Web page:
By studying thousands medical malpractice settlements that were paid to plaintiffs between 2005 and 2014, the New England Journal of Medicine uncovered one unsettling truth: a slim percentage of doctors were responsible for a disproportionately huge amount of medical malpractice incidents. According to the statistical research, which relied heavily on information from the United States National Practitioner Data Bank, only 1% of doctors were involved with 32% of medical malpractice settlements.
The data also revealed that if a doctor committed medical malpractice once, they would be far more likely to commit it again, increasing exponentially as the errors occur. For physicians involved in six or more medical malpractice claims – who made up 1.4% of all claims despite only being 0.2% of all doctors – the risk of them committing medical malpractice yet again was 12x greater than someone who had only caused one error in their career. Overall, the study paints a fairly clear picture that a significant percentage of medical malpractice incidents should have been entirely preventable, as the doctor who committed them had been erroneous in the past.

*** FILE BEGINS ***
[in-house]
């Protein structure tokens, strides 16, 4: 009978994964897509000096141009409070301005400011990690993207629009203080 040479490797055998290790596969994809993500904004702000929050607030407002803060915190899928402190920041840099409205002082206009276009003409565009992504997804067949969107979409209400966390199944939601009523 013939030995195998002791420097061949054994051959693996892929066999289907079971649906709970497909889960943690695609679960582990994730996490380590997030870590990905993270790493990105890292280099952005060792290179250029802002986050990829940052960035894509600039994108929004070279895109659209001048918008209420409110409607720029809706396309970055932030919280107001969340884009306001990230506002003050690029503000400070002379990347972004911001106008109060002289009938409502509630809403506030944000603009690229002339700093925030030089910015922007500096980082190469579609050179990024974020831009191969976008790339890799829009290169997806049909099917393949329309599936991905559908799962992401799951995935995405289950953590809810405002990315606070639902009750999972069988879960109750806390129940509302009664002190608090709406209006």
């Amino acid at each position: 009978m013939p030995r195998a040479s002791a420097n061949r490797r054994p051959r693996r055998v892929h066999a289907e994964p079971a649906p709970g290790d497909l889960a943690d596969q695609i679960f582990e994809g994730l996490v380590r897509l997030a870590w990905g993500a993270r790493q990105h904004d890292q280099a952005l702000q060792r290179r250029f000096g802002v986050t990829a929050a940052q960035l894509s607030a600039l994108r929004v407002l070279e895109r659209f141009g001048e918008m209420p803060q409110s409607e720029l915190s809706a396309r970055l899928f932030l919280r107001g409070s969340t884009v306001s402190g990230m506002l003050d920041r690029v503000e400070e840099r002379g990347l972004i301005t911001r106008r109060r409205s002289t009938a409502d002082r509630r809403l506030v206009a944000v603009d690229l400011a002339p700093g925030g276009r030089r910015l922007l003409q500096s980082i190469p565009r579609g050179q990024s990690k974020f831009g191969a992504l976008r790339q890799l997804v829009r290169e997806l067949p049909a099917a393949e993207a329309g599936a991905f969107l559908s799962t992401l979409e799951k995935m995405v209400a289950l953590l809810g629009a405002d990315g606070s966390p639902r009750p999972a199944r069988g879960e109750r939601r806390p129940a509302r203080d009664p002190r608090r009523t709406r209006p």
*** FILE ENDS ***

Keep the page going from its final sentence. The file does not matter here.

Are Physicians Being Held Accountable?
Around 80% of the medical malpractice settlements used for the study involved either patient death or serious injury. With such severe consequences tied to so many cases, and so many cases linked to such a small percentage of doctors, the question of how this was allowed to happen arises. It would appear that physicians are not being held accountable for their mistakes.
The apparently-slackened approach to reprimanding and punishing negligent doctors might be caused in part by how the cases are concluded. When a doctor chooses to settle a medical malpractice lawsuit, they are not required to specifically state that they admit to making an error. Instead, they can decide to settle to “set it behind them and move on” but never take blame. Without admittance of guilt, further investigations or administrative penalties are hard to enforce or justify. In the end, it causes doctors to remain in practice and remain a hazard to their patients.
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